Gulf Arabs plan for Hormuz blockage

Oil-exporting Gulf states adopted a contingency plan on Wednesday in case of a blockage of shipping through the mouths of the Gulf and the Red Sea, the United Arab Emirates' official news agency WAM reported.

    There are fears that Iran could disrupt energy shipments

    The move came amid tension between the United States and Iran over its nuclear programme, and a warning this month by Iran's supreme leader that world energy flows could be endangered by any US "wrong move" against Tehran.
       
    WAM said transport ministers of the six Gulf countries "adopted an emergency plan to be implemented on (Gulf Arab) seaports if Hormuz and Bab al-Mandab straits are closed".

    The agency gave no details of the plan, agreed at a meeting in the UAE capital Abu Dhabi.
       
    Iran's Supreme Leader Ayatollah Ali Khamenei's remarks were interpreted by some oil traders as a hint that the Islamic Republic could deliberately disrupt energy shipments, using its strategic position on the Strait of Hormuz, a crucial passageway for oil tankers.
       
    Iran is under pressure to rein a nuclear programme which the US and its allies suspect is intended to eventually produce nuclear arms. Sanctions could be imposed on Tehran, and the United States and Israel have not ruled out military action.
       
    Some of the oil heading westwards by tanker from the Gulf passes through Bab al-Mandab at the mouth of the Red Sea, which leads to the Suez Canal and the Suez-Mediterranean pipelines.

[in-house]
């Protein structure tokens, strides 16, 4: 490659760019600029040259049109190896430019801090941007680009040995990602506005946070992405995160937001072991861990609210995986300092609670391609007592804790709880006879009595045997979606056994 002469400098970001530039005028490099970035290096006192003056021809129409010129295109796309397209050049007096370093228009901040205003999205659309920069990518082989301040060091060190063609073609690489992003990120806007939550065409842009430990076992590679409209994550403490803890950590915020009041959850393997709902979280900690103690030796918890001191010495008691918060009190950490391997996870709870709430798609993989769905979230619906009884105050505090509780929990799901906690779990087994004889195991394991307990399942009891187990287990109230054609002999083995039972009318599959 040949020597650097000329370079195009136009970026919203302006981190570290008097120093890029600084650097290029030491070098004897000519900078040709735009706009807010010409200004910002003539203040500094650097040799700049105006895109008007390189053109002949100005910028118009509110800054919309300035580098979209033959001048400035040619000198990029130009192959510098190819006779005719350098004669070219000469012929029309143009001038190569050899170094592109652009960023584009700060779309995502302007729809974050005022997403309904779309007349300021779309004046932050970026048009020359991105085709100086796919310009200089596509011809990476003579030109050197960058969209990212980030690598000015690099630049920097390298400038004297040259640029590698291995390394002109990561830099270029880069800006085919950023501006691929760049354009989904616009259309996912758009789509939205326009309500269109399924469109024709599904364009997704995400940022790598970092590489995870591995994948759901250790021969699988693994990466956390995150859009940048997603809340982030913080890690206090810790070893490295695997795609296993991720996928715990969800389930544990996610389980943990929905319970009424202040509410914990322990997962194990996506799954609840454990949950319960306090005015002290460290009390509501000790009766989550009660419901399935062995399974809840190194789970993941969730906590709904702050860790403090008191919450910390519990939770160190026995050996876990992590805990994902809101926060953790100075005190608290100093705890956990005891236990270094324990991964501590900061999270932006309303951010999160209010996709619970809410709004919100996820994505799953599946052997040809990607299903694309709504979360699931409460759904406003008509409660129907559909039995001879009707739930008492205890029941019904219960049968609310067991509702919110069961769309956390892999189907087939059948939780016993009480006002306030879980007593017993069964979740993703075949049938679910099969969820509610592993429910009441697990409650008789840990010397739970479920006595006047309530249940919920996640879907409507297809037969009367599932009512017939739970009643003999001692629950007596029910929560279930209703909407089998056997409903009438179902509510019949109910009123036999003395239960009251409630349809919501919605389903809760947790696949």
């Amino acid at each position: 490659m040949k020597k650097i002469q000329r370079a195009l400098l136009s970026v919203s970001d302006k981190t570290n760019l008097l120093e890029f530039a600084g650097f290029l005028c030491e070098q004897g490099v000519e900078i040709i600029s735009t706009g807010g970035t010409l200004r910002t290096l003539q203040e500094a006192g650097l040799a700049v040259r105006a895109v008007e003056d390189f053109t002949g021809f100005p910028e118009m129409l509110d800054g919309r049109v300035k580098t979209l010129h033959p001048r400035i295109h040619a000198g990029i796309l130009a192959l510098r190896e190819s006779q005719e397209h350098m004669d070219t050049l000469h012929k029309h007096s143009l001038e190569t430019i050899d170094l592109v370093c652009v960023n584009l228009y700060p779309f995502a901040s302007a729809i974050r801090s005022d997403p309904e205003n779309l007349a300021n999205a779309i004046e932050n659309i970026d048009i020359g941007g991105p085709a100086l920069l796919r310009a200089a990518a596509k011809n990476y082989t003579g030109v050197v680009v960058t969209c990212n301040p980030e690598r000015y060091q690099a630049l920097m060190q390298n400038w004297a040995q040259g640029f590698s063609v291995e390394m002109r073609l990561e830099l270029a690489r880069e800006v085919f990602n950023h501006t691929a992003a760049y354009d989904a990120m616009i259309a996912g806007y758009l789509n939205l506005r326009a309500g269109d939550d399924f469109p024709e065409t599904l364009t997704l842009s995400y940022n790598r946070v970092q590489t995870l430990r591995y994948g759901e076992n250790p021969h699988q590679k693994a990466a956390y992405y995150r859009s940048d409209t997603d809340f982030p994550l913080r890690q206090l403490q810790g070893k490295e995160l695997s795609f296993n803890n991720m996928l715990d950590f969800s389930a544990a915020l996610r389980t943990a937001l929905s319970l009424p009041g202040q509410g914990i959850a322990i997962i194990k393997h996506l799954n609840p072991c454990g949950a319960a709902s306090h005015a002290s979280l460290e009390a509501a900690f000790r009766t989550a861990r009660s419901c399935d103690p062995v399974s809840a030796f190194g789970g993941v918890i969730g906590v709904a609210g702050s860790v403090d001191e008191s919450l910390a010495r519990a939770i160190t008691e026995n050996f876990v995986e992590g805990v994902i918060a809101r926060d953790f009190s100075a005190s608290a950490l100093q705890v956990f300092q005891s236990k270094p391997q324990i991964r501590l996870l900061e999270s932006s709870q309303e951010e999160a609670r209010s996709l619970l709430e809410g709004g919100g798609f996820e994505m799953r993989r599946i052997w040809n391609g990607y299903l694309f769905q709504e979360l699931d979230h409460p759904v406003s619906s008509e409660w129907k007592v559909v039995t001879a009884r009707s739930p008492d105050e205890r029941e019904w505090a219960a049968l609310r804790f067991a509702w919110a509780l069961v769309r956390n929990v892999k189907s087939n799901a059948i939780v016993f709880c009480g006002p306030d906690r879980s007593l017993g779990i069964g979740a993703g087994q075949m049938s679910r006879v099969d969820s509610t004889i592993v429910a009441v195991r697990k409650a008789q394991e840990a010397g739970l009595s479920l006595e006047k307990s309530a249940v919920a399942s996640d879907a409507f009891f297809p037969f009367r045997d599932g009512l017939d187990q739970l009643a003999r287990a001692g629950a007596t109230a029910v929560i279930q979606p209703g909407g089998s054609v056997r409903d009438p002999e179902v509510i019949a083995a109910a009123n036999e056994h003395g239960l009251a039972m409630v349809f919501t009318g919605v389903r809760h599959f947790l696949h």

SOURCE: Reuters


    YOU MIGHT ALSO LIKE

    The woman who cleans up after 'lonely deaths' in Japan

    The woman who cleans up after 'lonely deaths' in Japan

    When somebody dies lonely and alone, Miyu Kojima steps in to clean their home and organise the mementos of their life.

    Putin and the 'triumph of Christianity' in Russia

    Putin and the 'triumph of Christianity' in Russia

    The rise of the Orthodox Church in Russia appears unstoppable, write filmmakers Glen Ellis and Viktoryia Kolchyna who went to investigate the close ties between the church and Putin.

    The chill effect: Is India's media running scared?

    The chill effect: Is India's media running scared?

    Much of India's media spurns a scoop about the son of PM Modi's right-hand man. Plus, NFL as platform for race politics.